Instructional Worship: Our Response to God as Parent
Children, when they’re born, naturally love their parents and look to them for provision, but that gets challenged. As children grow, they begin to test their independence, and they also begin to respond to their parents’ personalities, learning some ways and responding negatively to others. Life also creates opportunities along the way for children to distrust or disrespect their parents. A child falls into a swimming pool and nearly drowns, and then wonders “Why wasn’t Mommy there to stop me?” The other children treat them cruelly, and the parents don’t notice to protect them. And so forth.
Parents who take seriously the responsibility to train their children have to manage their children’s responses to these, so they can continue to learn from their parents well into adulthood. A child who hates or disrespects his parents cannot be taught. Parenting is the art of gradually releasing responsibility, but only when the child can handle the next level of responsibility, and if the child comes to disrespect the parent at any point along the journey, he grabs too much responsibility too soon, and can hurt himself badly. Thus, wise parents work to protect their children’s attitudes toward them, both by acting in a sensible manner before them at all times, and by stamping out the slightest disrespect as soon as it appears.
Some modern parents have completely lost this understanding, choosing instead to treat their children as equals over whom they have no authority, only the power to persuade. This is polite insanity. While granting that sort of latitude in some things is wise, one does not have the luxury of time to explain to a four-year-old why they should restrain their impulse to visit the bunny on the other side of the busy street; if the child hasn’t learned to respond to your voice by that time, you’re likely to lose the child. I recall watching a documentary in which the narrator recounted the experience of having his six-year-old struck by a car when he pulled free from his hand and ran out into the street. The fellow recalled how brave his son was during recovery, but I couldn’t help thinking that the man had probably failed to train his son properly, and that his failure had cost the child a great deal of pain.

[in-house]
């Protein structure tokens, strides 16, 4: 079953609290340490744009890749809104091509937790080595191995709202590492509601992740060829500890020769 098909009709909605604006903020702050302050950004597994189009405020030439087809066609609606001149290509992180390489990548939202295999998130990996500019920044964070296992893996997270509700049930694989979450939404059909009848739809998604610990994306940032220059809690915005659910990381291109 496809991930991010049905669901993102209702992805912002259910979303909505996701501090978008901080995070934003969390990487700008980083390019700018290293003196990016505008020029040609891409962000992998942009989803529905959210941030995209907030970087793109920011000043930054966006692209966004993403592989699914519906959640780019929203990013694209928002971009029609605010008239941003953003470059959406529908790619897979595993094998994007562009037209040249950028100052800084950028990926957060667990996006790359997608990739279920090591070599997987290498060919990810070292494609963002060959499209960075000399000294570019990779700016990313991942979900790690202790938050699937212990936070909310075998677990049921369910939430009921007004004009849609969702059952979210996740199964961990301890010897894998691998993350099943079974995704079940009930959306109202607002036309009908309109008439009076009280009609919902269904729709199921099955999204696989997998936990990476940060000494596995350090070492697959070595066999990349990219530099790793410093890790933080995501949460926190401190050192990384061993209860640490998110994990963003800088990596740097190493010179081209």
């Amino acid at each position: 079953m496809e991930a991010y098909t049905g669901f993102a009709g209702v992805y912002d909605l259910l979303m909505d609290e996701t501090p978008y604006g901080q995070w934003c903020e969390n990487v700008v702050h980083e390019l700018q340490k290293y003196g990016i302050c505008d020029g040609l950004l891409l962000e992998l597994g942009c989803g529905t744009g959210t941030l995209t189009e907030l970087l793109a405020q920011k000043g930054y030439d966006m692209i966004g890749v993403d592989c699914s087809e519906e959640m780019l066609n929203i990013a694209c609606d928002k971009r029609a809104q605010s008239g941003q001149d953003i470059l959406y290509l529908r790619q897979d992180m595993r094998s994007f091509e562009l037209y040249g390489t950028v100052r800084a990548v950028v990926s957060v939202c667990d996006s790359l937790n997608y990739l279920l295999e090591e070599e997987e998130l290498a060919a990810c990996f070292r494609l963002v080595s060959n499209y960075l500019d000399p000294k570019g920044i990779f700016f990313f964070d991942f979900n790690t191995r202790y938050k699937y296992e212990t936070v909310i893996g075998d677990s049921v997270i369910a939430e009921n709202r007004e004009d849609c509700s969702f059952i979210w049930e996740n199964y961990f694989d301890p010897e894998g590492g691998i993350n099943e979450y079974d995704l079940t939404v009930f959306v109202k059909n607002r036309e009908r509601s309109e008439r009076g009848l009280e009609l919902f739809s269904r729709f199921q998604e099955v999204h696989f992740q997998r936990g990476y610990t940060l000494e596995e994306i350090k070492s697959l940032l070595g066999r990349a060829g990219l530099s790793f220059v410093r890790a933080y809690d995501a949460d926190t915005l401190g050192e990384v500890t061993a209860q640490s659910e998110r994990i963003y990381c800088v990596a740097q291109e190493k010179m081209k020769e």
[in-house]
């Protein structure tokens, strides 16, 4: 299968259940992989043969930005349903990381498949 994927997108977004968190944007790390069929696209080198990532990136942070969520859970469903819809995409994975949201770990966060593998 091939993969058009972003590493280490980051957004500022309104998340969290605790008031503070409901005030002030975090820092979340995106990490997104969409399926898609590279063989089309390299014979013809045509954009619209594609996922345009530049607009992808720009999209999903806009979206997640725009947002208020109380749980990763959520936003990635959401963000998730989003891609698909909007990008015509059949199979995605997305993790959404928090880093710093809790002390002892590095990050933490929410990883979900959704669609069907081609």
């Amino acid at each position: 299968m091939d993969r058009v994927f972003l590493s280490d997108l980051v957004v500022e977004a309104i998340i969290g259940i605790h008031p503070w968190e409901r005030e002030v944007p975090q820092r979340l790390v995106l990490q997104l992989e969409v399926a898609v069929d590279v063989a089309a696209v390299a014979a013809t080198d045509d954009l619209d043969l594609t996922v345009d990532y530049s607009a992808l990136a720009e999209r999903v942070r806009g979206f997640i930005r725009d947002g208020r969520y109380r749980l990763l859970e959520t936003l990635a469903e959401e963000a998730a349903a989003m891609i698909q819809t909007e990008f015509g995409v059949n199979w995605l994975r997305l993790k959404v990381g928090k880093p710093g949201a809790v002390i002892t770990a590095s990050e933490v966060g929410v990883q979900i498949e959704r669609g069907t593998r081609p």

Plus, it’s not good for the child to think they have some inherent right to buck their parents; such a child never learns humility, which is a necessary virtue, nor does he learn appropriate respect for law. Good parenting grants as much respect to the child as possible, but without relinquishing the right to command, which is a natural and necessary right.